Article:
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That’s a WIN! Student athletes revel in championships and accomplishments

The Fall sports season was sweet!

January 27, 2023

That’s a WIN! Student athletes revel in championships and accomplishments The Fall sports season was sweet! During the Fall athletic season, City Schools student athletes played hard and were richly rewarded for their determination and perseverance with championship titles, awards, and honors.  Congratulations to all student athletes on a great season! Roll ‘em straight: Congrats to the Bayview-based Patterson High School bowling team for garnering two gold, two silver, and three bronze medals in the 2022 Special Olympics Bowling Tournament this past fall! Winning state: The Dunbar Poets have done it again! The football team won its second straight State Championship - completing an undefeated season for the second straight year in the process. This is their 12th state title! (embed photo from tweet) Game changers:  Also at Dunbar, the soccer team won 1A Regional Boys Soccer Championship. See the celebration here. Poly and Western run away with it: The Baltimore Polytechnic Institute’s boys cross country team and Western High School’s girls cross country team each won the City Schools Cross Country Championships this year. Kudos! Hitting winners at Carver and Forest Park: Congratulations to the unified tennis teams at West Baltimore’s Carver Vocational Technical High School and Forest Park High School for earning gold in their respective divisions of the State Unified Tennis Tournament!  Shining bright with Under Armour: The Under Armour flagship store in Harbor East now has a shoutout to City Schools athletics and photos of some of student-athletes from the Brooklyn-based Benjamin Franklin High School and Forest Park High School! Check it out. Forest Park, Dunbar and Poly spike victories: The girls volleyball teams at Forest Park High School, Dunbar High School, and Baltimore Polytechnic Institute bumped, set and spiked their way to a Regional Championship this fall. Great work, teams! Middle schoolers compete: City Schools’ district-wide expansion of athletics into middle school is creating buzz! Students recently competed in the Unified Flag Football Culminating Competition and a riveting cross country meet! As they shot, scored, and ran across the finish line, athletes built lasting bonds with their peers and learned meaningful lessons about teamwork, perseverance, and taking care of their bodies and their being. Said Tonisha Montomery, City Schools Coordinator of Athletics, “These experiences are so impactful for students, particularly as we’re looking at mental health and returning from the COVID-19 pandemic. Being able to not only return to normalcy and athletics, but to do so successfully without missing a beat can build confidence, joy, and social-emotional health for students.”  Congrats to every student who played sports, had fun, and strived to be their best this past season! To learn more about City Schools’ athletics, click here.  More Progress Report Stories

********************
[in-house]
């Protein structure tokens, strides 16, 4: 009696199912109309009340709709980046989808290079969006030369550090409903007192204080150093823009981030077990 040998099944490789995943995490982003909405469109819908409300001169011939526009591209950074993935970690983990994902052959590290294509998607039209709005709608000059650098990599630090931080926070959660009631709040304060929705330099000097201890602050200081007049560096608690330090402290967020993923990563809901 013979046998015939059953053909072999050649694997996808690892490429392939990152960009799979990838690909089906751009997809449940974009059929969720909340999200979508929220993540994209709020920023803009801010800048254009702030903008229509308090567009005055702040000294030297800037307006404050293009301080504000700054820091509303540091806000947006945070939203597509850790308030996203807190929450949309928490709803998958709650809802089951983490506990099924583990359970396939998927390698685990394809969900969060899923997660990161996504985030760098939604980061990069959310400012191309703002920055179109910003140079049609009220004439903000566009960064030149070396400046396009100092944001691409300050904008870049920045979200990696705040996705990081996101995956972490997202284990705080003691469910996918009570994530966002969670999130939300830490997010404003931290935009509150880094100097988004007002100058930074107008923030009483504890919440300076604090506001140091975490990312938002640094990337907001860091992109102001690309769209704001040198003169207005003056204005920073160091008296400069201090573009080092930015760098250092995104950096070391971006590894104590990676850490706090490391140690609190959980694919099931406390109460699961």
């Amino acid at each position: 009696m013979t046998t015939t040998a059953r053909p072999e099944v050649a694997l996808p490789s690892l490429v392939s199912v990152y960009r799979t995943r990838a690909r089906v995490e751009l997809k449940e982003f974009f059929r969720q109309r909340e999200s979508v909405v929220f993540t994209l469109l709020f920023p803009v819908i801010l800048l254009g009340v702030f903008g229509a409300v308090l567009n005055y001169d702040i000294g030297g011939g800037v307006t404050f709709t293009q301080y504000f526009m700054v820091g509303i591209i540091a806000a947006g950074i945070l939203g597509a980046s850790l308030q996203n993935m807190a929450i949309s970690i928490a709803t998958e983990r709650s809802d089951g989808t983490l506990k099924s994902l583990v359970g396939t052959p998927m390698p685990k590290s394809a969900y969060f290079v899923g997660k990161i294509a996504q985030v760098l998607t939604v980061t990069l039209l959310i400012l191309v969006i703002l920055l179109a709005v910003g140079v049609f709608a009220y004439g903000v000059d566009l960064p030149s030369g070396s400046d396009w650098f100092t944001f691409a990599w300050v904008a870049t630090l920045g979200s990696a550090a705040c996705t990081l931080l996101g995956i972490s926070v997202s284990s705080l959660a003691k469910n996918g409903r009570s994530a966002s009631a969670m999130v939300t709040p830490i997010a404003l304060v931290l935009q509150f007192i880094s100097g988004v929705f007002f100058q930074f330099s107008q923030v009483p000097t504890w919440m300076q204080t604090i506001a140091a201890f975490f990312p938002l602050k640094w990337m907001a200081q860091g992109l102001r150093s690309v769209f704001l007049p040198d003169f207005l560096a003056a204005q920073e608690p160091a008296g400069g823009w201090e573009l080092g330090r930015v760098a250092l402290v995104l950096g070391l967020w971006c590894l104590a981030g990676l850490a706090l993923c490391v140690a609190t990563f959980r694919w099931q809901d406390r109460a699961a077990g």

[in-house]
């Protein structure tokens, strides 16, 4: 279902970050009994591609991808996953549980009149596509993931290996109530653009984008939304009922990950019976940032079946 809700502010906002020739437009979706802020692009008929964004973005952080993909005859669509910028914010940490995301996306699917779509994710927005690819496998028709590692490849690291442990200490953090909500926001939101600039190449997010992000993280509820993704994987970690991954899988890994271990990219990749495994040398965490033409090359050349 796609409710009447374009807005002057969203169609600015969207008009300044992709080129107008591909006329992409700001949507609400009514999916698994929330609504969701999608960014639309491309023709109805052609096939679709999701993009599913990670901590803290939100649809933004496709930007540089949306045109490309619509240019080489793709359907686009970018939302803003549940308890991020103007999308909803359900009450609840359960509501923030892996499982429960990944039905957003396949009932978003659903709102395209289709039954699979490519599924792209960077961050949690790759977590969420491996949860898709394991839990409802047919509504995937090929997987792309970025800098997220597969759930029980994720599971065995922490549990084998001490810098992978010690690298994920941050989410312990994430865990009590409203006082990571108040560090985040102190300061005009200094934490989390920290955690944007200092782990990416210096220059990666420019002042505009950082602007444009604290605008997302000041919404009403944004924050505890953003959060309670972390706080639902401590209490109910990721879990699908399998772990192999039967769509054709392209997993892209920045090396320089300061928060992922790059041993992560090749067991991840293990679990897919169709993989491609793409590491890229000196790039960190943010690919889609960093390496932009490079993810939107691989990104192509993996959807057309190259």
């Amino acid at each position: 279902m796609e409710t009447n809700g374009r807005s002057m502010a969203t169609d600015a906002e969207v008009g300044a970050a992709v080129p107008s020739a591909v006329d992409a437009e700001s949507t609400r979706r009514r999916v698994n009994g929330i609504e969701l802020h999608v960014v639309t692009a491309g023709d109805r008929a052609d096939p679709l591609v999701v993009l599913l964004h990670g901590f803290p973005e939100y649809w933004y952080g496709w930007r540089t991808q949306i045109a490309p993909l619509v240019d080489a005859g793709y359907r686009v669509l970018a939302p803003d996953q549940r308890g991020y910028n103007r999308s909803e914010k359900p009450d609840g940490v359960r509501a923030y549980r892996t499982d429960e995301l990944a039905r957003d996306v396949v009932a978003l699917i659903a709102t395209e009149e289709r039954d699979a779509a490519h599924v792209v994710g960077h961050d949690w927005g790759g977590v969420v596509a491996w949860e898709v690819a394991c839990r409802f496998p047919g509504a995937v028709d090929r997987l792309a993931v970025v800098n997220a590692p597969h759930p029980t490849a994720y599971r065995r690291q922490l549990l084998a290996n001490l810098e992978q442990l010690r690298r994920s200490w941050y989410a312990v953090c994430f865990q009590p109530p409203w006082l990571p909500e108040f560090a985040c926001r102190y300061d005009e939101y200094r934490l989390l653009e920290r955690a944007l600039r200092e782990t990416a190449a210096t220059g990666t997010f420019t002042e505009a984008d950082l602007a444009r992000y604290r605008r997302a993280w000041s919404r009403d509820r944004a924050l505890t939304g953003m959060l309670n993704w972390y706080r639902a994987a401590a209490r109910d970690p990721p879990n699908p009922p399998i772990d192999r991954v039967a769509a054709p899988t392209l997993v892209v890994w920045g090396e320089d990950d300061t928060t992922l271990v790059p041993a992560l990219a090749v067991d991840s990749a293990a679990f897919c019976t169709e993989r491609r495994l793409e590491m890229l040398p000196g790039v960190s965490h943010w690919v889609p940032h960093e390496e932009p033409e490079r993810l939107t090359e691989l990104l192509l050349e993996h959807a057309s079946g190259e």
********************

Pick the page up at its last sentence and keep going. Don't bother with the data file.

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Joyful event shows the love to pregnant and parenting students

Resource fair provided giveaways, guidance and camaraderie

January 24, 2023

Joyful event shows the love to pregnant and parenting students Resource fair provided giveaways, guidance and camaraderie On a brisk Saturday morning in mid-December, the doors to Excel Academy opened wide. Curious students entered and were met with smiling faces and caring community members. They were met with music, delicious food, and tables of resources.  Most important, they were met with love.  City Schools’ first ever Pregnant and Parenting Student Resource Fair fulfilled a deep and ongoing need, according to fair organizer Dr. Rinata Tanks, City Schools’ Reengagement Center Coordinator. “We found that a lot of our pregnant and parenting students were unable to attend school,” she explained. “The fair re-engaged these students with schooling and our community while letting them know they aren’t alone. We care, and we want them to be successful. No matter their circumstances, we’re here to help.”  And students felt the love. Their reactions included: “I felt special, excited, and pampered!”  “I feel appreciated, I’m so grateful.”  “It’s so comforting to be around other parenting students!” “Anything you could imagine a young child or a new parent needing, it was there and available for them,” said Dr. Tanks. Students spent the day getting expert guidance, connecting with classmates, and visiting with exhibitors like Sharebaby and B'more for Healthy Babies, as well as helpful agencies like the Baltimore Health Department and City Schools representatives from Judy Centers and Home & Hospital. They left with a packed bag of giveaways, including diapers, wipes, body wash, clothes, and bath items - and the knowledge that they have support in their peers, in their communities, and in City Schools. Students who may otherwise feel separated from their peers were able to share common experiences. And they saw, as Dr. Tanks noted, that City Schools knows “these students want to succeed and want to come back. We’re helping them do that.”  The fair was coordinated by the City Schools Re-engagement Center, which is located at district headquarters on North Ave. The center works with students who have disengaged from schooling on ways to return to school, finish their degrees, and access resources to help them reach their goals. Over the last six years, the Re-engagement Center has served more than 3,800 students. Learn more here.  More Progress Report stories. 

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Well deserved: Students and teachers are recognized for their accomplishments

The awards, rewards and moments to soar keep coming!

January 20, 2023